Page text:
“With something like migraine, where there is a genetic component but there is also a huge environmental component, patients are looking for ways that are more natural and try to get at the main underlying issue with their migraines—their triggers.”

A number of sessions and presentations at the 2019 American Academy of Neurology’s (AAN) Annual Meeting in Philadelphia, Pennsylvania, focused on migraine. More specifically, several were centered on the complementary and alternative approaches to treating migraine, such as neuromodulation devices.

Huma Sheikh, MD, assistant professor, Neurology, Mount Sinai Health System, recently opened a private practice, New York Headache and Neurology Medicine, to focus on these approaches for her patients. Despite the recent—and welcomed—approval of a number of preventive medications targeting calcitonin gene-related peptide (CGRP), and a few other oral abortive agents working their way toward a regulatory go-ahead, many patients have been refractory to oral treatments or simply don’t wish to undertake monthly or quarterly infusions. As such, the popularity of stimulation devices, acupuncture, and a number of other non-pharmacologic approaches to help combat chronic migraine and headaches has risen.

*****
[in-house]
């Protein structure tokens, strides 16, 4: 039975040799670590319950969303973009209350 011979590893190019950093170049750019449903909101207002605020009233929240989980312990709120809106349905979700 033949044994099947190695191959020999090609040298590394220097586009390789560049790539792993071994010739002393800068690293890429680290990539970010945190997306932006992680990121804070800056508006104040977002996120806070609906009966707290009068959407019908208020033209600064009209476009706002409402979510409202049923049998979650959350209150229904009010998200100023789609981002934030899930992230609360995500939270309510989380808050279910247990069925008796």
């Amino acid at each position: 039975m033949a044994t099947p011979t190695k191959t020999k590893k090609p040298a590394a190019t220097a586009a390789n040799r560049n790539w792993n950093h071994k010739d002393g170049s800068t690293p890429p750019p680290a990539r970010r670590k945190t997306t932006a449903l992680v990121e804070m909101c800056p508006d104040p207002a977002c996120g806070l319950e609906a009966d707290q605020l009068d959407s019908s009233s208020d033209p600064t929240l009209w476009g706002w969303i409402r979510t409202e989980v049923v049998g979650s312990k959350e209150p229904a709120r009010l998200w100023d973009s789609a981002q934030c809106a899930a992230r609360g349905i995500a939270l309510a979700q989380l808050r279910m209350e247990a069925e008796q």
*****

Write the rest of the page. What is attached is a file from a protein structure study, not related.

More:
However, Sheikh noted that it’s important for physicians to utilize this more holistic approach to treating migraine in combination with the newly available agents. Ensuring that patients are being treated for this chronic condition with a multimodal methodology, she said, ensures not just that their experience with migraine will improve, but their overall health will improve.

To find out more about this shift in focus from organizations like AAN and the trend in medicine to approach patient care in a less segmented fashion, NeurologyLive spoke with Sheikh on the floor of the AAN annual meeting.

For more coverage of AAN 2019, click here.